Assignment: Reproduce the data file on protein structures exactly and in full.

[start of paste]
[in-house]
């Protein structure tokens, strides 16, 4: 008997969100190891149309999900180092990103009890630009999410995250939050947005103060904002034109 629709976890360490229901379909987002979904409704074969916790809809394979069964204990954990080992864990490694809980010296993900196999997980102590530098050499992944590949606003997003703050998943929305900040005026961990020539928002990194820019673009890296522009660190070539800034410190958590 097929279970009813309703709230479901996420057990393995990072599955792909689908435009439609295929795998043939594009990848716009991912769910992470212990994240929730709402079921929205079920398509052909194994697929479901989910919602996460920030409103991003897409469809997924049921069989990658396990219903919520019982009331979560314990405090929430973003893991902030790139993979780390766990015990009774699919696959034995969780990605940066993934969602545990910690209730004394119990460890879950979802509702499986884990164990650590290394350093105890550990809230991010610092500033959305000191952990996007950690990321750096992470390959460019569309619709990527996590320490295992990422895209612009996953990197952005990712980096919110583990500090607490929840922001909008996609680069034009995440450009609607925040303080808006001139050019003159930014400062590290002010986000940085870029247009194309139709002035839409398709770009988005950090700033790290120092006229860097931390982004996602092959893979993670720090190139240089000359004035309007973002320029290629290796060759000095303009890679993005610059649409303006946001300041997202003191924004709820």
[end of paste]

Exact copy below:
[in-house]
């Protein structure tokens, strides 16, 4: 008997969100190891149309999900180092990103009890630009999410995250939050947005103060904002034109 629709976890360490229901379909987002979904409704074969916790809809394979069964204990954990080992864990490694809980010296993900196999997980102590530098050499992944590949606003997003703050998943929305900040005026961990020539928002990194820019673009890296522009660190070539800034410190958590 097929279970009813309703709230479901996420057990393995990072599955792909689908435009439609295929795998043939594009990848716009991912769910992470212990994240929730709402079921929205079920398509052909194994697929479901989910919602996460920030409103991003897409469809997924049921069989990658396990219903919520019982009331979560314990405090929430973003893991902030790139993979780390766990015990009774699919696959034995969780990605940066993934969602545990910690209730004394119990460890879950979802509702499986884990164990650590290394350093105890550990809230991010610092500033959305000191952990996007950690990321750096992470390959460019569309619709990527996590320490295992990422895209612009996953990197952005990712980096919110583990500090607490929840922001909008996609680069034009995440450009609607925040303080808006001139050019003159930014400062590290002010986000940085870029247009194309139709002035839409398709770009988005950090700033790290120092006229860097931390982004996602092959893979993670720090190139240089000359004035309007973002320029290629290796060759000095303009890679993005610059649409303006946001300041997202003191924004709820």